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PhilHealth cyberattack likely hit 'millions' of members - DICT

Metro Manila, October 10 ------ Millions of members have been affected by the cyberattack on the Philippine Health Insurance Corporation (PhilHealth), based on the analysis of the Department of Information and Communications Technology (DICT). During the agency's event for Cybersecurity Month, DICT Usec. Jeffrey Dy did not give a specific figure, but he described the number of affected to be "significant" and in the "millions." "Unfortunately, it’s significant. It’s not the entire database, but it’s still significant," Dy said. He did emphasize, though, that the number could decrease after duplicated files were discovered.

The DICT is 90% done with its investigation on stolen data, which has now been reportedly published on the dark web and messaging app Telegram. The illegally obtained data amounted to around 700 gigabytes or over 420,000 files. PhilHealth could not directly confirm the report. “I cannot ascertain ano po given that we do not have that capability to look into the files dumped by the attackers to the web,” PhilHealth Acting Vice President for Corporate Affairs Rey Balena said Monday. "Hindi natin dini-discount ‘yung possibility na meron talagang lumabas na na-leak na personally identifiable na information of our members,” he added.

The National Privacy Commission (NPC) is working with the National Bureau of Investigation (NBI) to take these down from the application and run after those who have downloaded the files for violating the Data Privacy Act. Hackers may face up to 20 years in prison and any individual or entity found downloading, processing, or sharing the stolen data will be held accountable for unauthorized processing of personal information and could also face criminal charges. Authorities said information can no longer be recovered and may be sold to scammers and phishers. “Babala po sa ating mga kababayan mag-ingat po dahil ‘yung mismong information ginagamit ng cybercriminals na bait for you to click on it in order to enter your system,” DICT Secretary Ivan Uy said.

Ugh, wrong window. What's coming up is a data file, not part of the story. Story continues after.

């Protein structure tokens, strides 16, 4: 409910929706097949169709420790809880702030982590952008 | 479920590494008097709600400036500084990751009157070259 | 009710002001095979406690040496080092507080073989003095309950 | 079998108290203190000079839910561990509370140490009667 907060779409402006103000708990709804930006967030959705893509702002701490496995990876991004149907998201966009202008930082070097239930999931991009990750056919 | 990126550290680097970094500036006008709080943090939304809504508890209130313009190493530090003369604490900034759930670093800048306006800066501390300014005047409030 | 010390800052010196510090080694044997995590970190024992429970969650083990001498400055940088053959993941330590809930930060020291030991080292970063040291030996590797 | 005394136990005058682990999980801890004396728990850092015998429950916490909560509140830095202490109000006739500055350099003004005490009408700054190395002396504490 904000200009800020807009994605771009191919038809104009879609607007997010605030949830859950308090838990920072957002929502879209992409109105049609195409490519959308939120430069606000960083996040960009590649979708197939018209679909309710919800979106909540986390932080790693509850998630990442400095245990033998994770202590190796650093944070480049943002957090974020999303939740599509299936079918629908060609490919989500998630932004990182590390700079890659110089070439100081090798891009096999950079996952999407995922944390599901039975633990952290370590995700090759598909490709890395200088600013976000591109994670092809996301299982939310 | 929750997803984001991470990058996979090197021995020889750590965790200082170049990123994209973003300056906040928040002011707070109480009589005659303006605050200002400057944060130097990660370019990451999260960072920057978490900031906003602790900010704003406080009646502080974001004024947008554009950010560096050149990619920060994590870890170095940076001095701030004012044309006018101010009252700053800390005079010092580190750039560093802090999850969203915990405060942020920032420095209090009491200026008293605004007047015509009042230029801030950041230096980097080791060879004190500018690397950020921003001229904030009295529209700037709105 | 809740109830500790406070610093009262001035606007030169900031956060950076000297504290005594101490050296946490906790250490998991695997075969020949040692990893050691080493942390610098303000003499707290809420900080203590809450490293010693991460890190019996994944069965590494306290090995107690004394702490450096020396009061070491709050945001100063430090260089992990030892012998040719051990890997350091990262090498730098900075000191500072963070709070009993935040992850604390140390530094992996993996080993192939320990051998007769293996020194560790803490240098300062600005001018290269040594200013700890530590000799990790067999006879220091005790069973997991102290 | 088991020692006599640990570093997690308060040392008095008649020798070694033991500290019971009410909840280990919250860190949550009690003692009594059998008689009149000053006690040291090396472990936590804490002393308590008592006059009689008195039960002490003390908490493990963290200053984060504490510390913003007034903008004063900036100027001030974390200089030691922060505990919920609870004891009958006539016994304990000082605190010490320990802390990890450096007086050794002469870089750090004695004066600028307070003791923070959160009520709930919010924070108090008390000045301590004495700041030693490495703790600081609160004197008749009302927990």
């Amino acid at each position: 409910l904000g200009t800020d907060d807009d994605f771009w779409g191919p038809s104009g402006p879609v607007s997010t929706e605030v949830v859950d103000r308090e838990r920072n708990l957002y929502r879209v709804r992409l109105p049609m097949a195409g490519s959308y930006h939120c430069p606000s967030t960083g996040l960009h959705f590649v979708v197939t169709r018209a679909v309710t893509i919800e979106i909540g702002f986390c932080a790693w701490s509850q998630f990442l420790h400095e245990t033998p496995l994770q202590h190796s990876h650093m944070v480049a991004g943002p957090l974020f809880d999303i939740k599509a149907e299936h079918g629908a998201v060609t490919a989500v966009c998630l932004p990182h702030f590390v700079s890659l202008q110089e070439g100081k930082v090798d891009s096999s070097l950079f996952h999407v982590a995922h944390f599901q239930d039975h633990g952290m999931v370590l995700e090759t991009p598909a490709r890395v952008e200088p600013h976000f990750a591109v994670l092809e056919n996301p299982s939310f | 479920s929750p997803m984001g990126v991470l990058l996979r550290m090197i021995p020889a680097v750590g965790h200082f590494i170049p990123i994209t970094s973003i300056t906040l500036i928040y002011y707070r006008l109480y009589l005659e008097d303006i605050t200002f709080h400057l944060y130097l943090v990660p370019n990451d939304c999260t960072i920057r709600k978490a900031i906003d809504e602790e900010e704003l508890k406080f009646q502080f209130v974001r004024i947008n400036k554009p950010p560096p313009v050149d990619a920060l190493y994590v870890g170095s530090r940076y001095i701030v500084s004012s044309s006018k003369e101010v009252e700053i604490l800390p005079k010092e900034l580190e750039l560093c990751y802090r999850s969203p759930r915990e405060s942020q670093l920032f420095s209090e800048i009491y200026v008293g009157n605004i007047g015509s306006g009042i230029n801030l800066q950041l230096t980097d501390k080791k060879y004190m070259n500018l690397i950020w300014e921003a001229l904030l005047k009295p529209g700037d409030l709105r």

While PhilHealth said its public-facing platforms are back to normal, including its website, member portal and e-claims system, investigators are trying to determine the origin of the attack, including possible liabilities of PhilHealth personnel. “We are looking at the possible gaps sa security that led to this hacking. We're looking at responsibilities ng bawat [every] official, department, to see kung meron bang naging [if there is] negligence,” NPC Complaints and Investigation Division Chief Michael Santos.

The state-run health insurer said it has not received complaints from its members related to the cyberattack, as it called on the public to email them at:, The DICT also renewed its call to increase funding for cybersecurity, following the recent hacking and data breach incidents.



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